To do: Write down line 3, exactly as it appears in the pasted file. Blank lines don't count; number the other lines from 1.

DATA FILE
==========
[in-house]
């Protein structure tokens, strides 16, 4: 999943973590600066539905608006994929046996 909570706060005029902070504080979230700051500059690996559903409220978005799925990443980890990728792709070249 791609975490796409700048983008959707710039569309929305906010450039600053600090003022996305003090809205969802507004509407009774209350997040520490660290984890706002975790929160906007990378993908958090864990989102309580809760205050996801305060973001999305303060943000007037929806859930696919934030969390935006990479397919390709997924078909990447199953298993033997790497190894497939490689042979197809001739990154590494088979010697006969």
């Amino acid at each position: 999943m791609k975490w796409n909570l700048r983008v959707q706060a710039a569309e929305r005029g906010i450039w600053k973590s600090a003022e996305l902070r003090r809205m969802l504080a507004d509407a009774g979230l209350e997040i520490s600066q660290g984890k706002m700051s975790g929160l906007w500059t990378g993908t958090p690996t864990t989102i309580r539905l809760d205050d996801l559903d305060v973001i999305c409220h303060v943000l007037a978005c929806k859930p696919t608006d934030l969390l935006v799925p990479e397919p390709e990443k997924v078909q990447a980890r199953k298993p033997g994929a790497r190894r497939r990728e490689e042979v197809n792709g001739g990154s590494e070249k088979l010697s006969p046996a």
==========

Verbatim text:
């Amino acid at each position: 999943m791609k975490w796409n909570l700048r983008v959707q706060a710039a569309e929305r005029g906010i450039w600053k973590s600090a003022e996305l902070r003090r809205m969802l504080a507004d509407a009774g979230l209350e997040i520490s600066q660290g984890k706002m700051s975790g929160l906007w500059t990378g993908t958090p690996t864990t989102i309580r539905l809760d205050d996801l559903d305060v973001i999305c409220h303060v943000l007037a978005c929806k859930p696919t608006d934030l969390l935006v799925p990479e397919p390709e990443k997924v078909q990447a980890r199953k298993p033997g994929a790497r190894r497939r990728e490689e042979v197809n792709g001739g990154s590494e070249k088979l010697s006969p046996a």